The truth is out there…
Data management and record keeping has been a part of civilisation for centuries, yet even with the advent of the internet, AI, spreadsheets and cloud computing, data transparency still remains a challenge. Rigged elections, tax evasion, asset misappropriation, and other accounting scandals are common recurrences in the news, and all trace back to how data is recorded, stored, and managed.
With the advent of distributed ledger technology, or blockchain — many are of the opinion that this revolutionary technology holds the key to achieving true data transparency.
In this article, I explore ‘transparency’ and ‘trust’, two sides of the same coin that have raised dilemmas in business record keeping over the ages. I’ll discuss the pitfalls of data management in modern society, as well as the potential for distributed ledger technology to step in and combat these issues.
“New models of computing have tended to emerge every 10 to 15 years: mainframes in the 60s, PCs in the late 70s, the internet in the early 90s, and smartphones in the late 2000s, and now blockchain” – Marc Andreessen (Andreessen Horowitz)
Breaking down ‘transparency’.
Transparency, by its behavioural definition, is the “perceived quality of intentionally shared information from a sender” (Schnackenberg, Andrew K.; Tomlinson, Edward C.).
It implies openness, communication and accountability, and “guides an organisation’s decisions and policies on the disclosure of information to its employees and the public, or simply the intended recipient of the information” (Schnackenberg, Andrew K.; Tomlinson, Edward C.)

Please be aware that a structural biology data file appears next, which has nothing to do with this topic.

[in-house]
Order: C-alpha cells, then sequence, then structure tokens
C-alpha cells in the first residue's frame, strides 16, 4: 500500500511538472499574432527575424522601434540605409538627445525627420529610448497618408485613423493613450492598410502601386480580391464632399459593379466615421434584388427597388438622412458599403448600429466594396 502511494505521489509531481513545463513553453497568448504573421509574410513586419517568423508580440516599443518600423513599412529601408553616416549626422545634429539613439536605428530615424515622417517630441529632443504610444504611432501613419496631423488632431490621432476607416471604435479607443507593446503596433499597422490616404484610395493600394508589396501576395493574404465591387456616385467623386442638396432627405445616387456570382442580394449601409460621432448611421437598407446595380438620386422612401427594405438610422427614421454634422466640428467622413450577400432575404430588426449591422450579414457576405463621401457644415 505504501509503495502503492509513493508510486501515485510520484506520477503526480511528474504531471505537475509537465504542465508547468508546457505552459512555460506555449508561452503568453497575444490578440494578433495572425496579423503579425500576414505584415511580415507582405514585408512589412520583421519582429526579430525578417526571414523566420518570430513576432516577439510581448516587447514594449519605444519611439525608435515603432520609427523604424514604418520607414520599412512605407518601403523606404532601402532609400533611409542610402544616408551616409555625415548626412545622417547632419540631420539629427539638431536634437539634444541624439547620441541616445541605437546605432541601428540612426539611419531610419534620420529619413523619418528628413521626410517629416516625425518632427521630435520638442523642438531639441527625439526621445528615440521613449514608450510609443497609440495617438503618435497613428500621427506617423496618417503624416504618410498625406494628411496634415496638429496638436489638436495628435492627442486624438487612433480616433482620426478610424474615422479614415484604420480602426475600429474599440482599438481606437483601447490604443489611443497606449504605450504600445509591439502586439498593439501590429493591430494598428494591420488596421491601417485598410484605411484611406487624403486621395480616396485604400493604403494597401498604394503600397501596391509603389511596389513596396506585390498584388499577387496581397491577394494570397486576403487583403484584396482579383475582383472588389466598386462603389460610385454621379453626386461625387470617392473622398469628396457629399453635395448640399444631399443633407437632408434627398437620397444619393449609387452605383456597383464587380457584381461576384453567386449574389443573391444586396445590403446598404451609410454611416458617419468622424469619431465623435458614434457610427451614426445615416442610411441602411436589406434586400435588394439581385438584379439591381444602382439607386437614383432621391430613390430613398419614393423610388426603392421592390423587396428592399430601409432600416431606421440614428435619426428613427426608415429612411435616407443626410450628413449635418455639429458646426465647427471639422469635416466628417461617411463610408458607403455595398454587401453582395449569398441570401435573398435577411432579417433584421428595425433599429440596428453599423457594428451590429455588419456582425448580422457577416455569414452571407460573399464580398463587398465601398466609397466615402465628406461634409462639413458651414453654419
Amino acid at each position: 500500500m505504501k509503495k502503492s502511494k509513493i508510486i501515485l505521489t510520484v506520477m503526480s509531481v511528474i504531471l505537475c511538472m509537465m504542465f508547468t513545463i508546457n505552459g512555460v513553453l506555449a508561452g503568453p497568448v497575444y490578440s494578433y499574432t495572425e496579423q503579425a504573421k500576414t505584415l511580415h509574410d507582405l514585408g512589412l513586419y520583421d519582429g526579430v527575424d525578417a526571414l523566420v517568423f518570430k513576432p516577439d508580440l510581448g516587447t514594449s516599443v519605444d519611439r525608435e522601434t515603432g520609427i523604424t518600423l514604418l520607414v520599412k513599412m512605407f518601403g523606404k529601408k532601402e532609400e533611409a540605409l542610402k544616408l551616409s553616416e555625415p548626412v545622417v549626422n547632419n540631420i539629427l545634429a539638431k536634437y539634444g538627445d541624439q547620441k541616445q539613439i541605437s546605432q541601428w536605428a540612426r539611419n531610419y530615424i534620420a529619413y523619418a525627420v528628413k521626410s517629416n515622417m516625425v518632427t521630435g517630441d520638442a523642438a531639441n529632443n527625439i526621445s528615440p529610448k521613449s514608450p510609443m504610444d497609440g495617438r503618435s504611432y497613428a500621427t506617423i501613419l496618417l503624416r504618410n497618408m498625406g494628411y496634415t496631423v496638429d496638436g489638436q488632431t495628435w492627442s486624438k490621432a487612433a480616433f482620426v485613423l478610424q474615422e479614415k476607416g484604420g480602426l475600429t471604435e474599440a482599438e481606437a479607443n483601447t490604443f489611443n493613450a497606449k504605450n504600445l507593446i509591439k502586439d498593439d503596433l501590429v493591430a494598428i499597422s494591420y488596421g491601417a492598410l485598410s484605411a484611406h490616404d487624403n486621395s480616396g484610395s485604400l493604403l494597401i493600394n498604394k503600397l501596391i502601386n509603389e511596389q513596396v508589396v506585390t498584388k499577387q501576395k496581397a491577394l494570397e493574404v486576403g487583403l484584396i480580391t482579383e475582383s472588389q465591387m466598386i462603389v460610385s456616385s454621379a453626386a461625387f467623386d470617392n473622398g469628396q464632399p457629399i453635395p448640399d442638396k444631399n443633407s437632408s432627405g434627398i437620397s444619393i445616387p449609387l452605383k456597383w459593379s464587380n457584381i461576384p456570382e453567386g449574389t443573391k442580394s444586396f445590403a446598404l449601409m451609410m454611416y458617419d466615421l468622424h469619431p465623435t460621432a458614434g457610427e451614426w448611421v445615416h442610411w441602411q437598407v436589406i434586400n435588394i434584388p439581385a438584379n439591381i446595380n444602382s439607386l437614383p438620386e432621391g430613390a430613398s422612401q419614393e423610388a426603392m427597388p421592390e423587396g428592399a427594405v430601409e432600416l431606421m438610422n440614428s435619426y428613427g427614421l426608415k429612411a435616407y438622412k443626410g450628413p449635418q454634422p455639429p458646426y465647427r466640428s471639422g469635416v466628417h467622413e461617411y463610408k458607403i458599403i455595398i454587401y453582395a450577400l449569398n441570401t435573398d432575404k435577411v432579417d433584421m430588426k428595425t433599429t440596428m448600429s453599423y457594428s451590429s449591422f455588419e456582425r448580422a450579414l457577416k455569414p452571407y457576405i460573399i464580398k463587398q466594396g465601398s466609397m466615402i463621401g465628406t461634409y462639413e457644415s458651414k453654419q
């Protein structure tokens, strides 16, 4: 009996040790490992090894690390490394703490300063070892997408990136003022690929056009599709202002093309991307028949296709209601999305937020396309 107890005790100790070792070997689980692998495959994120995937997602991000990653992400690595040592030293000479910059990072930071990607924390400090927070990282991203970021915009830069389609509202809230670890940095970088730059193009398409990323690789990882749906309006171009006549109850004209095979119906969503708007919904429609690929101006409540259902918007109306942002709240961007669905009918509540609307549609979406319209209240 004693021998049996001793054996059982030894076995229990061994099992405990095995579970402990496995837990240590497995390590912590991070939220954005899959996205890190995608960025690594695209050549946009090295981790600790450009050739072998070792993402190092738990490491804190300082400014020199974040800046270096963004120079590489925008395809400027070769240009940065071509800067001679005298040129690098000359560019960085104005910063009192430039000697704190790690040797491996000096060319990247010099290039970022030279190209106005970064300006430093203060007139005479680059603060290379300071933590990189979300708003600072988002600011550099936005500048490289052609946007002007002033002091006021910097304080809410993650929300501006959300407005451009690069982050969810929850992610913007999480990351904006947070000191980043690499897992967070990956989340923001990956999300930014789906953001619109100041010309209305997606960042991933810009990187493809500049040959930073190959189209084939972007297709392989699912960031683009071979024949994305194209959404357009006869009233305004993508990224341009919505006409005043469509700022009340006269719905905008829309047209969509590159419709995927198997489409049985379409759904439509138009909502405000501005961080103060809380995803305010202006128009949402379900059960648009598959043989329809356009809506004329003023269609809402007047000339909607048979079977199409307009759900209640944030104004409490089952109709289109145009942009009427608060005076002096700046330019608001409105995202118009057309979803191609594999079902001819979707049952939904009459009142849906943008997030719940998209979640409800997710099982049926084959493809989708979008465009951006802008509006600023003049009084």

The very notion of transparency suggests a clear, open and trustworthy relationship that is 100% free from adulteration and manipulation.
Why ‘trust’ is flawed…
As an example, let’s say Bob wishes to know what the earnings are for his favourite pie company in Q3 2017, so he can make an informed investment decision. When he looks this data up, he is under the assumption that the earnings data he finds on the relevant websites are correct and accurate.
The problem here is that Bob’s trust is at the whim of who controls the data.
Businesses have a duty by law to provide 100% accurate data that is free from manipulation, ‘book cooking’ or any associated fraud. That then begs the question as to why we still live in a society where data misinformation is rampant, and scandals are rife?
Again — Because our trust is at the whim of who controls the data.
So, who controls the data…?
When looking at the pitfalls of data management and record keeping, all eyes fall on the gatekeepers of this information, and we then head down a slippery slope of “who is accountable”. This becomes tricky in businesses with over hundreds, or even thousands of employees who all have their fingers on the data.
In addition to that, files, spreadsheets and even the most advanced of cloud applications are susceptible to human error, hacking, and insider manipulation.
‘Trust’, by today’s standards, then arguably becomes more of an ‘honesty policy’, which really is not ideal when 100% accuracy is the goal, right?
Fortunately, blockchain happens to be an ideal solution to many of these problems.
Shifting from the ‘centralised’ to the ‘decentralised’.
Blockchain’s fundamental idea of a distributed database removes the need for trust from any singular point, and instead, establishes trust through shared ownership, and well, some very clever maths and coding. The result is an ‘immutable audit trail’ — in other words the entire system is rewired so that any kind of fraud or illicit activity relating to data is virtually impossible.
In centralised systems, administrators manage the databases and the contents within. These administrators can delegate this power to others, via ‘privileges’. With decentralised public ledgers however, administrators do not exist — instead, independent nodes in peer-to-peer networks must come to a consensus on the status of the ledger. For the peer-to-peer network to be able to continually ‘agree’ on the consensus of the public ledger, different consensus protocols are used. While ‘mining’ or ‘proof of work’ was the first consensus mechanism associated with bitcoin, many alternatives like ‘proof of stake’ have popped up since.
Switching from the ‘mutable’ to the ‘immutable’.